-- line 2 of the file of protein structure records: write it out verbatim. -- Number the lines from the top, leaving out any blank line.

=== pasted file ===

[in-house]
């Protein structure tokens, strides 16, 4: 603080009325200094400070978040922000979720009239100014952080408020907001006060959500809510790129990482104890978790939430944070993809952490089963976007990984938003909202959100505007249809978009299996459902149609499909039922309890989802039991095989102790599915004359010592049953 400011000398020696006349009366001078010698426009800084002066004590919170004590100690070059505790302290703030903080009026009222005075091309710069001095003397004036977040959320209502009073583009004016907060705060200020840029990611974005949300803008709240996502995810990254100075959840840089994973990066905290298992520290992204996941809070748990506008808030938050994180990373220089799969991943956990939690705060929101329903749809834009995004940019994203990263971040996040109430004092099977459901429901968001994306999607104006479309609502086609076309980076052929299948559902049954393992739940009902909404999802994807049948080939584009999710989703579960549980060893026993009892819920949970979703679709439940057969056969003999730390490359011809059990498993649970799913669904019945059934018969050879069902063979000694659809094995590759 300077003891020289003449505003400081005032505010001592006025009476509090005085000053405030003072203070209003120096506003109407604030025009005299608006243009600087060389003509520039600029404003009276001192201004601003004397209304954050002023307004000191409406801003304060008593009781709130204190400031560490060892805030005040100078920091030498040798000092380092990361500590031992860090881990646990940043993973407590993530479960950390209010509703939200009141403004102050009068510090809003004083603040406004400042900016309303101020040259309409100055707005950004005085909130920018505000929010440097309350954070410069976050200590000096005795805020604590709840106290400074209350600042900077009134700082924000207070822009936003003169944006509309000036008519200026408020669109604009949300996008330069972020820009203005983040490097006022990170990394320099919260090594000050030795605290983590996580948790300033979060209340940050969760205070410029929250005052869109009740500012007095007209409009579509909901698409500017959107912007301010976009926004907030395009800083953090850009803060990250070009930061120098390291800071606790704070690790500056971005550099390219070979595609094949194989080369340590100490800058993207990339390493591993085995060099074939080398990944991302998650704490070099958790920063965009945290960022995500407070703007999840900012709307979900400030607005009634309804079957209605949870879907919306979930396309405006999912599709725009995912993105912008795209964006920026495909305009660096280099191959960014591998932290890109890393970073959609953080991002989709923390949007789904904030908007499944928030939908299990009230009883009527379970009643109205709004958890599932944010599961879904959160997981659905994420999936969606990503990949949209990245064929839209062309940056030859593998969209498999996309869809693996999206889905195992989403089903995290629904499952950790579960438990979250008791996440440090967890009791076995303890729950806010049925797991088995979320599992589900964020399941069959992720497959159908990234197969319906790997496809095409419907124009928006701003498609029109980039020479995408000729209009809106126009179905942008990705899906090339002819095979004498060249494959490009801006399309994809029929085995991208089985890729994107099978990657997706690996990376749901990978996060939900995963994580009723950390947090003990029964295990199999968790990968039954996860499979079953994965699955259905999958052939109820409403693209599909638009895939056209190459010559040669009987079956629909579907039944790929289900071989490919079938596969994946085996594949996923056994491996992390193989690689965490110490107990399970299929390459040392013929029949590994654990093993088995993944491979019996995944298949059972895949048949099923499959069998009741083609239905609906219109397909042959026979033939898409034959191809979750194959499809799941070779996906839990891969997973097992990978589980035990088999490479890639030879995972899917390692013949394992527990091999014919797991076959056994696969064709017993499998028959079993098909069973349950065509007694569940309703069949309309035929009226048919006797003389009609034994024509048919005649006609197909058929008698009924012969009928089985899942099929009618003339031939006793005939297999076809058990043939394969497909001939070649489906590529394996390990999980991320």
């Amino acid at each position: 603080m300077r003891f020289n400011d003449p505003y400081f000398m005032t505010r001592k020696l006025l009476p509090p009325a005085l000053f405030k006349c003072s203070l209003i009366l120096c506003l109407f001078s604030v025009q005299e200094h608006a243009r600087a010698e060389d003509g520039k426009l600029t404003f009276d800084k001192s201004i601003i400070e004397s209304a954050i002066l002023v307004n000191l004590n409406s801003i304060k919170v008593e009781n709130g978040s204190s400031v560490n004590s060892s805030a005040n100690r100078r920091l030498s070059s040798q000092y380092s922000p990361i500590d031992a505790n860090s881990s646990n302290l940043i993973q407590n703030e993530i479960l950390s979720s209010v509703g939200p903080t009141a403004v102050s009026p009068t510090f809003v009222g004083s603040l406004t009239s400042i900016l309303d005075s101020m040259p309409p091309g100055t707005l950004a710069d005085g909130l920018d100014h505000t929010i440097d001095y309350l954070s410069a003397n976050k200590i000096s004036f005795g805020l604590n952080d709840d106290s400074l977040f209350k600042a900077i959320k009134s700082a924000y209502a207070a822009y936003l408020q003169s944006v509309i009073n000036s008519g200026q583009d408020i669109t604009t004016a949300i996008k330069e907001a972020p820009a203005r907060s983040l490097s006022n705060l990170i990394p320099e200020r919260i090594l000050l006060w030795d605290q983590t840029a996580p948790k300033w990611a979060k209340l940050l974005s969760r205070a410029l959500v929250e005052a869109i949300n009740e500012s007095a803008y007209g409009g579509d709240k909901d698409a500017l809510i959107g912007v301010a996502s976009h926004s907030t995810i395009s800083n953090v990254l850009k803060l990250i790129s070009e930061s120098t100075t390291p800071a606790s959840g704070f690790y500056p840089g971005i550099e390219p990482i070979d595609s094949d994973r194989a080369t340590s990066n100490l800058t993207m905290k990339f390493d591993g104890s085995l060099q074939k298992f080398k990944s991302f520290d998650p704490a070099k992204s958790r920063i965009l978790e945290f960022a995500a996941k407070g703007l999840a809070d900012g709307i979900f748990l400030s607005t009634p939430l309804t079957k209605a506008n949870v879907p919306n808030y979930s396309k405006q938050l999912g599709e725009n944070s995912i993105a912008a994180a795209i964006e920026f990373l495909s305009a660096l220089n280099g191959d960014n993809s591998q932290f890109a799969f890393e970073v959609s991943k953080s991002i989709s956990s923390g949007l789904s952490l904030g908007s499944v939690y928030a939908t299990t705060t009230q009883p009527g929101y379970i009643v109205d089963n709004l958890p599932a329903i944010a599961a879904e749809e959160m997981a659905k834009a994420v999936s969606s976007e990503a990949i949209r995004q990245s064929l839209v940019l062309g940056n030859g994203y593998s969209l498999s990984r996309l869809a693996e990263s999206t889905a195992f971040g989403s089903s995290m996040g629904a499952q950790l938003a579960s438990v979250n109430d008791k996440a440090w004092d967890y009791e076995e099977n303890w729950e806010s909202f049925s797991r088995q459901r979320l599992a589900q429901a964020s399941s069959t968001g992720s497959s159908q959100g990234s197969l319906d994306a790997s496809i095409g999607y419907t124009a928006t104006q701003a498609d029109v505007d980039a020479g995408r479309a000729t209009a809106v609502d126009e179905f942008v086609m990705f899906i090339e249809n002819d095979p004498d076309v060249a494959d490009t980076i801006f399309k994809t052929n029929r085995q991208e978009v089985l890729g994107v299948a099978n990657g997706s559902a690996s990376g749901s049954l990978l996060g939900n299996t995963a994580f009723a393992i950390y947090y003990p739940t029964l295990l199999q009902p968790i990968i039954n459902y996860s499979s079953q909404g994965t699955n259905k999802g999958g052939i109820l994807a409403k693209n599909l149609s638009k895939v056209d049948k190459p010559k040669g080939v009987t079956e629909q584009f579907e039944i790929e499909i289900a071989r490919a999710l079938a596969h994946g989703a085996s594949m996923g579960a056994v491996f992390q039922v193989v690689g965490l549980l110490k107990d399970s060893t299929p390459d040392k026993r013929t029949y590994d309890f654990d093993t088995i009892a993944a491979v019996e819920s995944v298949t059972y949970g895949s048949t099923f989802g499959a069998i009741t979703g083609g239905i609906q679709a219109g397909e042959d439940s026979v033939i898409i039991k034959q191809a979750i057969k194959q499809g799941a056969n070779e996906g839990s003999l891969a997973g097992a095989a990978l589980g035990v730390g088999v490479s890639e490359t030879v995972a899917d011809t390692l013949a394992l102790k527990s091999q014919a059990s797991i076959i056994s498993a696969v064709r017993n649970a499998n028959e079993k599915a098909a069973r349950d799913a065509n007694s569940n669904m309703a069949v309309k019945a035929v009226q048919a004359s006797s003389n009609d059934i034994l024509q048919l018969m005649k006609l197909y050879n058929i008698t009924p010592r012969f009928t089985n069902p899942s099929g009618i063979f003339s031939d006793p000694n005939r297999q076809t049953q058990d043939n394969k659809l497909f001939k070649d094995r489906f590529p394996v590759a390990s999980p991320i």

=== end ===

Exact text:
């Protein structure tokens, strides 16, 4: 603080009325200094400070978040922000979720009239100014952080408020907001006060959500809510790129990482104890978790939430944070993809952490089963976007990984938003909202959100505007249809978009299996459902149609499909039922309890989802039991095989102790599915004359010592049953 400011000398020696006349009366001078010698426009800084002066004590919170004590100690070059505790302290703030903080009026009222005075091309710069001095003397004036977040959320209502009073583009004016907060705060200020840029990611974005949300803008709240996502995810990254100075959840840089994973990066905290298992520290992204996941809070748990506008808030938050994180990373220089799969991943956990939690705060929101329903749809834009995004940019994203990263971040996040109430004092099977459901429901968001994306999607104006479309609502086609076309980076052929299948559902049954393992739940009902909404999802994807049948080939584009999710989703579960549980060893026993009892819920949970979703679709439940057969056969003999730390490359011809059990498993649970799913669904019945059934018969050879069902063979000694659809094995590759 300077003891020289003449505003400081005032505010001592006025009476509090005085000053405030003072203070209003120096506003109407604030025009005299608006243009600087060389003509520039600029404003009276001192201004601003004397209304954050002023307004000191409406801003304060008593009781709130204190400031560490060892805030005040100078920091030498040798000092380092990361500590031992860090881990646990940043993973407590993530479960950390209010509703939200009141403004102050009068510090809003004083603040406004400042900016309303101020040259309409100055707005950004005085909130920018505000929010440097309350954070410069976050200590000096005795805020604590709840106290400074209350600042900077009134700082924000207070822009936003003169944006509309000036008519200026408020669109604009949300996008330069972020820009203005983040490097006022990170990394320099919260090594000050030795605290983590996580948790300033979060209340940050969760205070410029929250005052869109009740500012007095007209409009579509909901698409500017959107912007301010976009926004907030395009800083953090850009803060990250070009930061120098390291800071606790704070690790500056971005550099390219070979595609094949194989080369340590100490800058993207990339390493591993085995060099074939080398990944991302998650704490070099958790920063965009945290960022995500407070703007999840900012709307979900400030607005009634309804079957209605949870879907919306979930396309405006999912599709725009995912993105912008795209964006920026495909305009660096280099191959960014591998932290890109890393970073959609953080991002989709923390949007789904904030908007499944928030939908299990009230009883009527379970009643109205709004958890599932944010599961879904959160997981659905994420999936969606990503990949949209990245064929839209062309940056030859593998969209498999996309869809693996999206889905195992989403089903995290629904499952950790579960438990979250008791996440440090967890009791076995303890729950806010049925797991088995979320599992589900964020399941069959992720497959159908990234197969319906790997496809095409419907124009928006701003498609029109980039020479995408000729209009809106126009179905942008990705899906090339002819095979004498060249494959490009801006399309994809029929085995991208089985890729994107099978990657997706690996990376749901990978996060939900995963994580009723950390947090003990029964295990199999968790990968039954996860499979079953994965699955259905999958052939109820409403693209599909638009895939056209190459010559040669009987079956629909579907039944790929289900071989490919079938596969994946085996594949996923056994491996992390193989690689965490110490107990399970299929390459040392013929029949590994654990093993088995993944491979019996995944298949059972895949048949099923499959069998009741083609239905609906219109397909042959026979033939898409034959191809979750194959499809799941070779996906839990891969997973097992990978589980035990088999490479890639030879995972899917390692013949394992527990091999014919797991076959056994696969064709017993499998028959079993098909069973349950065509007694569940309703069949309309035929009226048919006797003389009609034994024509048919005649006609197909058929008698009924012969009928089985899942099929009618003339031939006793005939297999076809058990043939394969497909001939070649489906590529394996390990999980991320």